The T Flip Flop is a complementing flip flop and can be obtained from a JK FLIP FLOP when J and K inputs are tied together. When T=0, a clock edge does not change the output; the output follows its previous output. However when T=1, the output will be the complement of its previous output. T flip flop is mostly used in design of binary and BCD counters as we will see in the upcoming blogs.
Therefore, as seen from the characteristic table, when T=0, output is equal to the previous output. When T=1, the current output is the complement of previous output.
The T flip flop is constructed using D flip flop and an exclusive OR gate through the equation.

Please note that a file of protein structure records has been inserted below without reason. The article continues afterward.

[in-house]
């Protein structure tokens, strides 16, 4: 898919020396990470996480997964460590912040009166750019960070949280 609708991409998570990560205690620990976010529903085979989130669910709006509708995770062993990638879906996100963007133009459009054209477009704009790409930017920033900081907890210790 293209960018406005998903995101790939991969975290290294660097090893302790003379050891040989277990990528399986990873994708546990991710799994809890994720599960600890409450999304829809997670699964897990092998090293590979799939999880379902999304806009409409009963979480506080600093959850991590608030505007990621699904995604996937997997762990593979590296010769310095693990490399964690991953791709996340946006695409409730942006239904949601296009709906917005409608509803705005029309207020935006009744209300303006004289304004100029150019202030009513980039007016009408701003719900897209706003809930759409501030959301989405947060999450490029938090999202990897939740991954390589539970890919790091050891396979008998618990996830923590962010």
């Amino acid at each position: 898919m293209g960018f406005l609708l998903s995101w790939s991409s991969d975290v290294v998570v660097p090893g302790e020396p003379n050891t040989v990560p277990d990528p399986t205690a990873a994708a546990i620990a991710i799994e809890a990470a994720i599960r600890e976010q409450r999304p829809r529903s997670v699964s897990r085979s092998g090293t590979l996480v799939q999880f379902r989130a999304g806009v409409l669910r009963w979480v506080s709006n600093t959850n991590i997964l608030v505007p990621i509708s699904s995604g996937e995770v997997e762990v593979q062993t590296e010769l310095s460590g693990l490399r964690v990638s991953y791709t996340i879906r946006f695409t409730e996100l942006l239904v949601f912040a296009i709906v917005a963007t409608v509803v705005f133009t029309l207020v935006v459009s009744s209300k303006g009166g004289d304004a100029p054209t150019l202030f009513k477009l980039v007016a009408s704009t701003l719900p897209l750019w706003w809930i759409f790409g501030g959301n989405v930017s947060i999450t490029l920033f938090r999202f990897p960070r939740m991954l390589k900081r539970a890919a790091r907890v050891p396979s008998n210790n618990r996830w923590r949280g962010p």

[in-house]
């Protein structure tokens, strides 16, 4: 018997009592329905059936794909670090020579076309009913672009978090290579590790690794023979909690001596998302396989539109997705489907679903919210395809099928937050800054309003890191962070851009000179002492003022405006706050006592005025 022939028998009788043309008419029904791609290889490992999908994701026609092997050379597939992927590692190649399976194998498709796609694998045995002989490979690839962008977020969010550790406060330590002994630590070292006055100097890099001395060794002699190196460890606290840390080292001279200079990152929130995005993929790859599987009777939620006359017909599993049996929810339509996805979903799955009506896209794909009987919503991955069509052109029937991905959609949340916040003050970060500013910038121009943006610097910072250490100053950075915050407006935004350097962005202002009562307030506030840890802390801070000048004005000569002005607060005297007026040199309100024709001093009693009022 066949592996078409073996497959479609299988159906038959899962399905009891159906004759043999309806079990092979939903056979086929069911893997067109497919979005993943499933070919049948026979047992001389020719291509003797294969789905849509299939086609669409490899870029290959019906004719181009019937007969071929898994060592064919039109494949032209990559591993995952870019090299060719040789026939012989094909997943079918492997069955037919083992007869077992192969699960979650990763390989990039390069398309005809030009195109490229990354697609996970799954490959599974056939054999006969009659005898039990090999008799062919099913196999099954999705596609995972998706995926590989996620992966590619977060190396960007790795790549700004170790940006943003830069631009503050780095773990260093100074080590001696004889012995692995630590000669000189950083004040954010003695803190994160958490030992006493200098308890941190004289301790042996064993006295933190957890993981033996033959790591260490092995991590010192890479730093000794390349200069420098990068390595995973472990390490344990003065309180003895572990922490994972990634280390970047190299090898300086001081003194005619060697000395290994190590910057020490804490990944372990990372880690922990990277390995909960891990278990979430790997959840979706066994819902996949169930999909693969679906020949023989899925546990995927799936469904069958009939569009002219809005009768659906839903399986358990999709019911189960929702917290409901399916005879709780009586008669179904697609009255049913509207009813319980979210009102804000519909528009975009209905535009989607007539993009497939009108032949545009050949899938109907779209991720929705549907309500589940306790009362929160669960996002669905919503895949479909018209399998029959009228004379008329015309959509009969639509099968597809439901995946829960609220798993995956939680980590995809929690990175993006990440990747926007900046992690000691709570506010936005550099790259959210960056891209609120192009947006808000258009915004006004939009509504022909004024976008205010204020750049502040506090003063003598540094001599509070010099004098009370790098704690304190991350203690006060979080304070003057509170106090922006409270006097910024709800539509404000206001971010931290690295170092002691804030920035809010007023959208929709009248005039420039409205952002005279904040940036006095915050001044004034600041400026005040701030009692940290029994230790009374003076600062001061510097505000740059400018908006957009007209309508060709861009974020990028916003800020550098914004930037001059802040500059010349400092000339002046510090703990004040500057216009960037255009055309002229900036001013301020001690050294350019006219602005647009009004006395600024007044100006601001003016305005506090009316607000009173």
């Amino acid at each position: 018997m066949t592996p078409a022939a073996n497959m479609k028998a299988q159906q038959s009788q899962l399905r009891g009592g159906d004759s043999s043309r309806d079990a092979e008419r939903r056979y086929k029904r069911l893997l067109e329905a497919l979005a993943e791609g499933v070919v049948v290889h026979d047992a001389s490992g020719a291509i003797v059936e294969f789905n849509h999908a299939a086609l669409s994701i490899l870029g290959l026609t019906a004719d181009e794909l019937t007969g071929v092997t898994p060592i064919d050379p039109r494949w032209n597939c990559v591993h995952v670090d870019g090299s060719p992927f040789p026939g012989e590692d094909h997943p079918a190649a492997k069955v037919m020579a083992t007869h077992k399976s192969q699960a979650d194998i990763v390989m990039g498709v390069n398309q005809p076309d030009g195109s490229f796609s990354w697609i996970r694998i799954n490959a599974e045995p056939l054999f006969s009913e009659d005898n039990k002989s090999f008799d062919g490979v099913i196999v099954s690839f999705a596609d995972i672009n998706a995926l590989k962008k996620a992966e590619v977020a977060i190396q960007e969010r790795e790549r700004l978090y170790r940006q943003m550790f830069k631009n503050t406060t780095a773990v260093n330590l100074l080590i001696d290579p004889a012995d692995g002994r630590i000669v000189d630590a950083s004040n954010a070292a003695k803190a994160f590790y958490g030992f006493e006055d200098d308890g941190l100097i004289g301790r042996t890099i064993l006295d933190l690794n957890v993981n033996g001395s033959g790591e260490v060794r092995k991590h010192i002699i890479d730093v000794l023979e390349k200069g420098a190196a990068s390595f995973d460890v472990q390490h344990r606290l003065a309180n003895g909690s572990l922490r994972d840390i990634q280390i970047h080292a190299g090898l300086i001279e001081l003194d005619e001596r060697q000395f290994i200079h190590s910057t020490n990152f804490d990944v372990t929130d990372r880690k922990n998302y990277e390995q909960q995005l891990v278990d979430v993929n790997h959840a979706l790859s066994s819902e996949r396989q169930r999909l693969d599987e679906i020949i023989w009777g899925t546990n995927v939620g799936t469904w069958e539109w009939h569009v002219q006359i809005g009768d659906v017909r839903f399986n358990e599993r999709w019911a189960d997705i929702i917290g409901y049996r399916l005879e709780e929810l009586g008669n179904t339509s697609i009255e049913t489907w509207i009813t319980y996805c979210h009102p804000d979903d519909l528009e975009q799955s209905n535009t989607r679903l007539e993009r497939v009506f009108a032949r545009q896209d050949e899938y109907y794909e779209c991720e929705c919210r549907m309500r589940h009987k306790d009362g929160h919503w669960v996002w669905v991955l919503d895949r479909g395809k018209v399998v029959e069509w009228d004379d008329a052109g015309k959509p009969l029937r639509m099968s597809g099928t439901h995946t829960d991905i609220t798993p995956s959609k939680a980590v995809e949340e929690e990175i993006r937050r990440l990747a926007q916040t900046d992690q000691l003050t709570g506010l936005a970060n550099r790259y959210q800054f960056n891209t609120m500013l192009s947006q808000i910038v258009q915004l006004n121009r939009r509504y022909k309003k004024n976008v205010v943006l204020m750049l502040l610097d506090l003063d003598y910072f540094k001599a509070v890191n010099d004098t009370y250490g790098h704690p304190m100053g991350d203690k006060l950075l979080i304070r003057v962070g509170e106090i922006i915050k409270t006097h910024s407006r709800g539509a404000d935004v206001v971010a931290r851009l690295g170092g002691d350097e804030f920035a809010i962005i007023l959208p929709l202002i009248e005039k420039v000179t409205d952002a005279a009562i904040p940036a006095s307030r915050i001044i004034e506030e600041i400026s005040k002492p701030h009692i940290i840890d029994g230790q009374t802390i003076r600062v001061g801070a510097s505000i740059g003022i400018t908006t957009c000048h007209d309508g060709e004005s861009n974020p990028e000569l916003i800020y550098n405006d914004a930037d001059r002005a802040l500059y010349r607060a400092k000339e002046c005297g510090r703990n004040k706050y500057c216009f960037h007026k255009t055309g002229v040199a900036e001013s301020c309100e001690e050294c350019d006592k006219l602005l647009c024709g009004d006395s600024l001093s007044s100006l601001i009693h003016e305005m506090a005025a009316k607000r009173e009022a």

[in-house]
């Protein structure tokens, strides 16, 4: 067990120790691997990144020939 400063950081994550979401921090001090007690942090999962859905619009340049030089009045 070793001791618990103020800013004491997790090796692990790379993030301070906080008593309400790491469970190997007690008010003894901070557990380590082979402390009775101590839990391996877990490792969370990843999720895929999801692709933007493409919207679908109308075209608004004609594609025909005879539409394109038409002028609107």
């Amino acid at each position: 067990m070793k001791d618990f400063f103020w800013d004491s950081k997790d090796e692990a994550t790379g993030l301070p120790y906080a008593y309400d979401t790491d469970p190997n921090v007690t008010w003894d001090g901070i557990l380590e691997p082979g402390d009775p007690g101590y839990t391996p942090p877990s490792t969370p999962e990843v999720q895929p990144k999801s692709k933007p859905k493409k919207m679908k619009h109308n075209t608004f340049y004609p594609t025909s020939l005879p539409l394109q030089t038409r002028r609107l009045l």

D = T xor Q = T Q’ + T’ Q
module t(clk,t,res,q); input clk,t,res; output reg q; always @(posedge clk) if(!res) q <=1'b0; //for initial conditions else case(t) 1'b0 : q <= q; 1'b1 : q <= !q; endcase endmodule
initial begin //clock signal clk = 1'b1; forever #10 clk=~clk; end // input signal initial begin t=0; #55; t=1; #20; end // res signal initial begin res=0; #5; res=1; end endmodule
So can you infer something from the output ? If not here is the most important thing about T flip flop which is why it is used with microcontrollers and microprocessors. If T=1, the output frequency is exactly the half of the clock frequency. This property is used with microcontrollers and other peripherals. Various peripherals such as ADC, DAC have a clock which is very slow as compared to the microcontroller. So in order to make the clock equal, it is passed through T flip flops in order to reduce the frequency of the microcontroller.